Lately, I’ve noticed some really great efforts out there to impart wisdom from women to girls, fueled by a desire to close gaps that have been stalled out, to inspire confidence, to help ensure #metoo isn’t repeated. In some ways, I think these efforts are also born of a desire to do some internal landscaping and healing, an older woman to her younger self – worry about pleasing people less, speak up more, ask for what you want, let the dishes sit in the sink more often.
All good stuff to be sure. But I wonder if we should only think of learning as from older-to-younger, rather than occasionally let it flow the other direction. I wonder if my 14-year-old Self might not have a few important things that she could teach ME, as in the right-here-and-now me at 41. What did I know then that I have now forgotten? What have I learned since that is no longer serving me or clouding up my little squinty near-sighted eyes?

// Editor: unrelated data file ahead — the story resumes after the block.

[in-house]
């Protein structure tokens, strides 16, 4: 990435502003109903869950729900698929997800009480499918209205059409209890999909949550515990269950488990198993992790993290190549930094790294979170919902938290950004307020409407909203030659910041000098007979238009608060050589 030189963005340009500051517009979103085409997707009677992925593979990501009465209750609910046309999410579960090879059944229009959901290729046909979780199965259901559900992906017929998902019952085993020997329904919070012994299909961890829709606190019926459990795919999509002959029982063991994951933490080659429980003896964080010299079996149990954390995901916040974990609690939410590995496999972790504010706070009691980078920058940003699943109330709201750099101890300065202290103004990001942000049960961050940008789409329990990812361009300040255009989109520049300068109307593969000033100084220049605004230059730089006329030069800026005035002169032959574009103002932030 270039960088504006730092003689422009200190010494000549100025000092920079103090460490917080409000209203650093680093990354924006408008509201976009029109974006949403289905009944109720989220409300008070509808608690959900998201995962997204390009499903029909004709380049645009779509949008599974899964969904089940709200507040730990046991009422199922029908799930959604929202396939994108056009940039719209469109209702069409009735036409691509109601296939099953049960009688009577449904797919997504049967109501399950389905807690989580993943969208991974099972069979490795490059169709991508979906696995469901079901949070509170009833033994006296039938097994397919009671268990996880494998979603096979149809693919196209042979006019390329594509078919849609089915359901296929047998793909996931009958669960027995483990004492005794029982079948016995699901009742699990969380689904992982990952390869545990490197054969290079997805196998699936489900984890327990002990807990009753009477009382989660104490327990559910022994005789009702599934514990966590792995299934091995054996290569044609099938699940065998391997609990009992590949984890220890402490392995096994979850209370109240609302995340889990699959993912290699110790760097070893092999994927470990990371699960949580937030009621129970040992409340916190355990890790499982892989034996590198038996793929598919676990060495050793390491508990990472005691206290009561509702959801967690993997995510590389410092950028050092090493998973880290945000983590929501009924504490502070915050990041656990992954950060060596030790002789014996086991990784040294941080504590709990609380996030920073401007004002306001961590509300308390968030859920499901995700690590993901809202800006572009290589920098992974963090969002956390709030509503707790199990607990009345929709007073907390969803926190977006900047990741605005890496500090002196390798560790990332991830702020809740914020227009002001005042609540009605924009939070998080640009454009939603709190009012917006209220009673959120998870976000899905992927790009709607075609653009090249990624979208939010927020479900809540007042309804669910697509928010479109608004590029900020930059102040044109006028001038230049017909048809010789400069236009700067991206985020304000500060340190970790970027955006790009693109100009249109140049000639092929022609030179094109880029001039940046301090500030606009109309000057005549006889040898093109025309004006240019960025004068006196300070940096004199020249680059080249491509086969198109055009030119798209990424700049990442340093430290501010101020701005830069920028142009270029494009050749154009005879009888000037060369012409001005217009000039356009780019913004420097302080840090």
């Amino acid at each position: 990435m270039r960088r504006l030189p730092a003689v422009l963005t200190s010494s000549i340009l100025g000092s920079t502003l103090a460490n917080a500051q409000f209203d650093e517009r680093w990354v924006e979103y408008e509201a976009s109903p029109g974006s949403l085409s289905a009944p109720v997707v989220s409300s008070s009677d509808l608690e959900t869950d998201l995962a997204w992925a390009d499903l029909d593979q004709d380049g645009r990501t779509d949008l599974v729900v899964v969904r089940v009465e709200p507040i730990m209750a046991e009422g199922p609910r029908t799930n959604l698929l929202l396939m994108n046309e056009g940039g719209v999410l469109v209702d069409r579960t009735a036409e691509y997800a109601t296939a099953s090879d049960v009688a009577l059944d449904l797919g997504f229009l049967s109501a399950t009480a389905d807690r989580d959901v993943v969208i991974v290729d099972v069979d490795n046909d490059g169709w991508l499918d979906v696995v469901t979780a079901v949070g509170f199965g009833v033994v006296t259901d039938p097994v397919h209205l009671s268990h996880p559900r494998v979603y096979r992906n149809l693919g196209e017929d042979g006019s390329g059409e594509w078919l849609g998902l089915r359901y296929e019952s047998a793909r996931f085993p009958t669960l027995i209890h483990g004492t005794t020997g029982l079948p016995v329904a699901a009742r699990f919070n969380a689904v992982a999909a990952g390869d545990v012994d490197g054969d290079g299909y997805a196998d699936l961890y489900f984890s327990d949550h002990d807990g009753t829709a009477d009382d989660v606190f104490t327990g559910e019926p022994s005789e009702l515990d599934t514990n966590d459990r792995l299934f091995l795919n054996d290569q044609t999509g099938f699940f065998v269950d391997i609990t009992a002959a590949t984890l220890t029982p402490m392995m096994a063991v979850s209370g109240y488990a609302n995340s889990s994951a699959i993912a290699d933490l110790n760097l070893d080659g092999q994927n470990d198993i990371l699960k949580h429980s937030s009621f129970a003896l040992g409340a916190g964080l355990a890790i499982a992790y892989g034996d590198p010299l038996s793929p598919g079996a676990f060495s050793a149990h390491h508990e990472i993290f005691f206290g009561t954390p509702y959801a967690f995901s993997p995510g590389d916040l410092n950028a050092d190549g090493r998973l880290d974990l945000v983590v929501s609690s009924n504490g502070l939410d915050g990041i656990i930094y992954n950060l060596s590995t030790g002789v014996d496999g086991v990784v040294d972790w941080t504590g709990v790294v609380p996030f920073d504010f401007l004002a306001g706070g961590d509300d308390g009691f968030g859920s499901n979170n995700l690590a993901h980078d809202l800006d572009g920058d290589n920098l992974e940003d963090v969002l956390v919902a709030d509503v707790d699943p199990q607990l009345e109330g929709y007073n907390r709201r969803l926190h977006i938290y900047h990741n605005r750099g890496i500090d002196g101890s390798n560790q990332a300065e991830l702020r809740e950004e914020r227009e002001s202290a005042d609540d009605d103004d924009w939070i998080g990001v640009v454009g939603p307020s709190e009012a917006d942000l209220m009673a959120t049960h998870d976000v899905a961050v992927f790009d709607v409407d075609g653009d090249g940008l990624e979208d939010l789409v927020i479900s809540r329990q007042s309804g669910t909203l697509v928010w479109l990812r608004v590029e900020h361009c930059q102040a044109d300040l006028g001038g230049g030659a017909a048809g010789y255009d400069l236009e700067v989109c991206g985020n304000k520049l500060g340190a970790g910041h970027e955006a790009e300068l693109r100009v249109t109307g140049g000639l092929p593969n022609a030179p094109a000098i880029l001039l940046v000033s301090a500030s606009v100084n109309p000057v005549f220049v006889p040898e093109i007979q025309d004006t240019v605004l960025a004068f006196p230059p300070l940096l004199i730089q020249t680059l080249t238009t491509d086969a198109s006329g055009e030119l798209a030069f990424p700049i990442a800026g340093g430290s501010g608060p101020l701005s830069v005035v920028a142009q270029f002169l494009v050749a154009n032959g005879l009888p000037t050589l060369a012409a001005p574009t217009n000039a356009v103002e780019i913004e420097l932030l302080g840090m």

I got a glimpse of that girl I was when I went into the mountains two months ago to write in solitude. I brought with me into the cabin all my old journals. ALL of them, y’all. And it felt damn near heroic to crack open the one I wrote during high school, which began two weeks before my freshman year and two months after my mother died, and read it straight through with minimal wincing. That girl in there broke my heart (and totally embarrassed me) with her earnestness. As I read, I watched her wrestle and often flail with both the bottomless pain of such immense loss – as well as the quotidian tiny dramas of teenagerdom. She addressed her first entries to her mother and wrote in a careful, controlled hand, which then loosened into a wide and messy scrawl at 15 and 16 opening on to her loneliness and wild thoughts, then tightening up again into a steely resolve at 17 and 18, as she wrote through her plan to get on her own.